The review noted that Canadian travellers were paying one of the highest aviation-security fees in the world, but screening queues were getting longer.

The airlines council says the goal of screening 85 per cent of passengers within 15 minutes or less at Canada’s eight largest airports is not feasible with existing equipment and staffing levels.

The government hopes that spinning off the agency will result in more modern, efficient screening. Garneau has compared the move to the 1990s privatization of air-traffic control services through the creation of Nav Canada.

The airlines council says the comparison is “disingenuous at best.”

“The success of the Nav Canada model was the result of almost two years of tough negotiations, with almost weekly meetings where everything was on the table,” Bergamini said Tuesday.

When Transport Canada consulted industry players two years ago on the future of the screening authority, the airlines supported the principle of transferring its functions to a not-for-profit organization — with a number of serious questions and caveats, he said.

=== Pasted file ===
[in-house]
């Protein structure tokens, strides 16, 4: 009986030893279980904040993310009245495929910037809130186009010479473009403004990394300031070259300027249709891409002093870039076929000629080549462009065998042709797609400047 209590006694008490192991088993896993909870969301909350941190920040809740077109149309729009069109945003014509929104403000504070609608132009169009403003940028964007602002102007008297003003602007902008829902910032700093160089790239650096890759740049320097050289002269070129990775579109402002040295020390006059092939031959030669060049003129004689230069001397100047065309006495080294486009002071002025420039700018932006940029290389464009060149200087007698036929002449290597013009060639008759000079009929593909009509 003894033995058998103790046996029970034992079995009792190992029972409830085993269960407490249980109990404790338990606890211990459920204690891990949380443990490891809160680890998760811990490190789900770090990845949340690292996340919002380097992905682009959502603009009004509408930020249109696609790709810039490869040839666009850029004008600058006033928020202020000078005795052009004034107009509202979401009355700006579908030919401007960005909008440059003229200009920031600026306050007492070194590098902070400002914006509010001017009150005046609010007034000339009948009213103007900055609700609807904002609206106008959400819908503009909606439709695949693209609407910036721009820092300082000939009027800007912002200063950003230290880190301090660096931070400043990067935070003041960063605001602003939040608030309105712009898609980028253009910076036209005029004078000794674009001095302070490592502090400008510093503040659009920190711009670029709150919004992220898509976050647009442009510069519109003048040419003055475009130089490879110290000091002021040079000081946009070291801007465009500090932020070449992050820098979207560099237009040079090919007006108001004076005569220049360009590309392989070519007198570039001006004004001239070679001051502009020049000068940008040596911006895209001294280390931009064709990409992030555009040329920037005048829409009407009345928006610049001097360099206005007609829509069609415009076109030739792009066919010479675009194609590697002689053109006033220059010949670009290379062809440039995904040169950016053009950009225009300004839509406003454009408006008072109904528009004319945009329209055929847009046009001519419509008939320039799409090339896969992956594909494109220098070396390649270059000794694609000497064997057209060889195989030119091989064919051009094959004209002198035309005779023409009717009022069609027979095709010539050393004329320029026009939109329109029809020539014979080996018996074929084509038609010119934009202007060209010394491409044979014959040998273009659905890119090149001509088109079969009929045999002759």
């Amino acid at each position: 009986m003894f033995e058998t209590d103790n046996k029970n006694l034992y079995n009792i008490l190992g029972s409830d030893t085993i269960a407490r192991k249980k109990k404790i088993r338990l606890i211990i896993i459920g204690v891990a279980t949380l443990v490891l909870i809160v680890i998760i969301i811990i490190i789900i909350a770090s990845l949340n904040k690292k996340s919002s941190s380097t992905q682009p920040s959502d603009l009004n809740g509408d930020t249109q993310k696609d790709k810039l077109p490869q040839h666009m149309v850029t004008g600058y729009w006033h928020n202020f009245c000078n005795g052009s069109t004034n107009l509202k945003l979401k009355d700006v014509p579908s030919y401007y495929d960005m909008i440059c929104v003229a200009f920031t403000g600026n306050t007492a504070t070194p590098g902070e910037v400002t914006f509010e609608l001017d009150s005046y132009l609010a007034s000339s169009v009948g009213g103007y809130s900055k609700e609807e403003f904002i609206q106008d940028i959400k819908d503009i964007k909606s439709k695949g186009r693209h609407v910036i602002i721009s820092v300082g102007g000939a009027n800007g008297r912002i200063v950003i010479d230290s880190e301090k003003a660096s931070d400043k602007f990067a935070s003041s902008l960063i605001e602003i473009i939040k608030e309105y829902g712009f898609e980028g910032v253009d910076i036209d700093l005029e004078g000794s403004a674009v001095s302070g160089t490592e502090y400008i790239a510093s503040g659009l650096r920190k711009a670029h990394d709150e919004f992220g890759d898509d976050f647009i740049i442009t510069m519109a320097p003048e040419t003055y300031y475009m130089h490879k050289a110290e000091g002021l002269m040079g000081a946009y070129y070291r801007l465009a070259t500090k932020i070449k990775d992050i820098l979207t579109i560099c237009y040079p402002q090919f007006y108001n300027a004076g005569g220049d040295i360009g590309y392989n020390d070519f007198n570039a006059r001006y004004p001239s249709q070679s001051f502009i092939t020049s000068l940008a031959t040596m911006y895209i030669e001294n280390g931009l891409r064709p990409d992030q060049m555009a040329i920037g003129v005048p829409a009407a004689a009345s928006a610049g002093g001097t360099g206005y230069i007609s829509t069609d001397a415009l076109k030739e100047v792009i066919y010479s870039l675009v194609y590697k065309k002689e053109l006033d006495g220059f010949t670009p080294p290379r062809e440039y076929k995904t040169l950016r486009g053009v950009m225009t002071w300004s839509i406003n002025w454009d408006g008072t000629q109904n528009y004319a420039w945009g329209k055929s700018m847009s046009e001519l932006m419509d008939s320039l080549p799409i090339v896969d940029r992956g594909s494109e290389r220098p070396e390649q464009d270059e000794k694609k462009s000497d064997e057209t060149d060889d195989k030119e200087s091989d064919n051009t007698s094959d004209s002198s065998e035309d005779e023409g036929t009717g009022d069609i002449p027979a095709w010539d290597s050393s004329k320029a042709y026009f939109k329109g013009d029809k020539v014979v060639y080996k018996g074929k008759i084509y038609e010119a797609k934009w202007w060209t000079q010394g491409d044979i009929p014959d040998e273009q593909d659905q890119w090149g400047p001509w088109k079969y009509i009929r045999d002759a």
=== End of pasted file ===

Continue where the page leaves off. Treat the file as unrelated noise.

But the government has not worked with the industry since to address the concerns, Bergamini said.

Ferio Pugliese, an Air Canada vice-president, said reform of the air-screening agency must meet the needs of the industry and the travelling public.

“A new model is necessary to improve efficiencies and to reduce wait times, delayed departures and missed connections for travellers,” he told the committee.

“While this reform is welcomed, Air Canada cautions that in order to get it right, it must be done in a thoughtful, well-planned and fiscally responsible manner.”

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Jim Bronskill , The Canadian Press

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Minority Government passes Bill C10 on internet freedom. Opponents pleading with Senate to block it.